The **MST** class is defined as an inner class in the **WeightedGraph** class, which extends the **Tree** class, as shown in Figure below.

The **Tree** class was shown in Figure below. The **MST** class was implemented in lines 141–153 in WeightedGraph.java.

The refined version of the Prim’s algoruthm greatly simplifies the implementation. The **getMinimumSpanningTree** method was implemented using the refined version of the Prim’s algorithm in lines 99–138 in Listing 29.2. The **getMinimumSpanningTree(int startingVertex)** method sets **cost[startingVertex]** to **0** (line 105) and **cost[v]** to infinity for all other vertices (lines 102–104). The parent of **startingVertex** is set to **-1** (line 108). **T** is a list that stores the vertices added into the spanning tree (line 111). We use a list for **T** rather than a set in order to record the order of the vertices added to **T**.

Initially, **T** is empty. To expand **T**, the method performs the following operations:

- Find the vertex
**u**with the smallest**cost[u]**(lines 118–123 and add it into**T**(line 125). - After adding
**u**in**T**, update**cost[v]**and**parent[v]**for each**v**adjacent to**u**in**V-T**if**cost[v] > w(u, v)**(lines 129–134).

After a new vertex is added to **T**, **totalWeight** is updated (line 126). Once all vertices are added to **T**, an instance of **MST** is created (line 137). Note that the method will not work if the graph is not connected. However, you can modify it to obtain a partial MST.

The **MST** class extends the **Tree** class (line 141). To create an instance of **MST**, pass **root**, **parent**, **T**, and **totalWeight** (lines 144-145). The data fields **root**, **parent**, and **searchOrder** are defined in the **Tree** class, which is an inner class defined in **AbstractGraph**.

Note that testing whether a vertex **i** is in **T** by invoking **T.contains(i)** takes **O(n)** time, since **T** is a list. Therefore, the overall time complexity for this implemention is O(n3).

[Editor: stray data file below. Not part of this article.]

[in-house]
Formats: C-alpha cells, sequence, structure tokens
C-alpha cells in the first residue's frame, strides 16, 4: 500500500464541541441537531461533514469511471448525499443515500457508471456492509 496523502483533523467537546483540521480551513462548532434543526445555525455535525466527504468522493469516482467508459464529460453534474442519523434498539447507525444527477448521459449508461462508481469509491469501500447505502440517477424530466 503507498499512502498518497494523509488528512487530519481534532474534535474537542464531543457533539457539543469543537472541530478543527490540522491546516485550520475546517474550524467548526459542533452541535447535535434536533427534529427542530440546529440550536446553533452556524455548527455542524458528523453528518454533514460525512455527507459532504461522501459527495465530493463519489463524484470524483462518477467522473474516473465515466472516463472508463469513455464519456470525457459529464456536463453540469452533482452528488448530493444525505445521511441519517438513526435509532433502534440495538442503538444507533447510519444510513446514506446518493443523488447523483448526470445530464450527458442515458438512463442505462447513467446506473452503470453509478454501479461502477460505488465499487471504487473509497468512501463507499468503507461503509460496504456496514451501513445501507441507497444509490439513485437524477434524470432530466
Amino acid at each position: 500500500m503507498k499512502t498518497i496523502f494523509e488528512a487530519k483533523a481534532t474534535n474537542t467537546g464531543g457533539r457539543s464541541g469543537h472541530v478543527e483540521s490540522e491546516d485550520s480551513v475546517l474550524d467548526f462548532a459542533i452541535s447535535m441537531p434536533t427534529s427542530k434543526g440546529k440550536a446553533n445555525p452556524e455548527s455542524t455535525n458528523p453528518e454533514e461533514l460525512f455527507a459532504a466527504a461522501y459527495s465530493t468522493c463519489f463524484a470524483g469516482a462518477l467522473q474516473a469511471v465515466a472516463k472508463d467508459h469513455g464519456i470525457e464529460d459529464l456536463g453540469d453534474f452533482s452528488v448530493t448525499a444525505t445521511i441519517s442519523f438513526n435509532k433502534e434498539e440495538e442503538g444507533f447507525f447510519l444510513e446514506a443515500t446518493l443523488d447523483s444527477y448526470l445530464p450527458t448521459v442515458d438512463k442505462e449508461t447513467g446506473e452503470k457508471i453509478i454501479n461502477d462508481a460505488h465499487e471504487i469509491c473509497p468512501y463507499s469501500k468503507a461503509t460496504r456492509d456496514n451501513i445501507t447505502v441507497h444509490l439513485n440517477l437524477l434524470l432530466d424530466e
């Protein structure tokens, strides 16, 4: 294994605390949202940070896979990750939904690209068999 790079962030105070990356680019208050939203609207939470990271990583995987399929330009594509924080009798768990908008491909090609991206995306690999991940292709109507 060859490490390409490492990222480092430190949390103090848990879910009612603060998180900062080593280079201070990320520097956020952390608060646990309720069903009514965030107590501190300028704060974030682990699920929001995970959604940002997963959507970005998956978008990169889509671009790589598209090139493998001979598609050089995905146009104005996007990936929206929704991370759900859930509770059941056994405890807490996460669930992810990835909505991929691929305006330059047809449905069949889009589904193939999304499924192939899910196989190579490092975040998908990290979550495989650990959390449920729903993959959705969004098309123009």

The code below gives a test program that displays minimum spanning trees for the graph in Figure below and the graph in Figure below a, respectively.

```
package demo;
public class TestMinimumSpanningTree {
public static void main(String[] args) {
String[] vertices = {"Seattle", "San Francisco", "Los Angeles", "Denver", "Kansas City", "Chicago", "Boston", "New York", "Atlanta", "Miami", "Dallas", "Houston"};
int[][] edges = {
{0, 1, 807}, {0, 3, 1331}, {0, 5, 2097},
{1, 0, 807}, {1, 2, 381}, {1, 3, 1267},
{2, 1, 381}, {2, 3, 1015}, {2, 4, 1663}, {2, 10, 1435},
{3, 0, 1331}, {3, 1, 1267}, {3, 2, 1015}, {3, 4, 599}, {3, 5, 1003},
{4, 2, 1663}, {4, 3, 599}, {4, 5, 533}, {4, 7, 1260}, {4, 8, 864}, {4, 10, 496},
{5, 0, 2097}, {5, 3, 1003}, {5, 4, 533}, {5, 6, 983}, {5, 7, 787},
{6, 5, 983}, {6, 7, 214},
{7, 4, 1260}, {7, 5, 787}, {7, 6, 214}, {7, 8, 888},
{8, 4, 864}, {8, 7, 888}, {8, 9, 661}, {8, 10, 781}, {8, 11, 810},
{9, 8, 661}, {9, 11, 1187},
{10, 2, 1435}, {10, 4, 496}, {10, 8, 781}, {10, 11, 239},
{11, 8, 810}, {11, 9, 1187}, {11, 10, 239}
};
WeightedGraph<String> graph1 = new WeightedGraph<>(vertices, edges);
WeightedGraph<String>.MST tree1 = graph1.getMinimumSpanningTree();
System.out.println("Total weight is " + tree1.getTotalWeight());
tree1.printTree();
edges = new int[][]{
{0, 1, 2}, {0, 3, 8},
{1, 0, 2}, {1, 2, 7}, {1, 3, 3},
{2, 1, 7}, {2, 3, 4}, {2, 4, 5},
{3, 0, 8}, {3, 1, 3}, {3, 2, 4}, {3, 4, 6},
{4, 2, 5}, {4, 3, 6}
};
WeightedGraph<Integer> graph2 = new WeightedGraph<>(edges, 5);
WeightedGraph<Integer>.MST tree2 = graph2.getMinimumSpanningTree(1);
System.out.println("\nTotal weight is " + tree2.getTotalWeight());
tree2.printTree();
}
}
```

`Total weight is 6513.0`

Root is: Seattle

Edges: (Seattle, San Francisco) (San Francisco, Los Angeles)

(Los Angeles, Denver) (Denver, Kansas City) (Kansas City, Chicago)

(New York, Boston) (Chicago, New York) (Dallas, Atlanta)

(Atlanta, Miami) (Kansas City, Dallas) (Dallas, Houston)

`Total weight is 14.0`

Root is: 1

Edges: (1, 0) (3, 2) (1, 3) (2, 4)

The program creates a weighted graph for Figure above in line 27. It then invokes **getMinimumSpanningTree()** (line 28) to return an **MST** that represents a minimum spanning tree for the graph. Invoking **printTree()** (line 30) on the **MST** object displays the edges in the tree. Note that **MST** is a subclass of **Tree**. The **printTree()** method is defined in the **Tree** class.

The graphical illustration of the minimum spanning tree is shown in Figure below. The vertices are added to the tree in this order: Seattle, San Francisco, Los Angeles, Denver, Kansas City, Dallas, Houston, Chicago, New York, Boston, Atlanta, and Miami.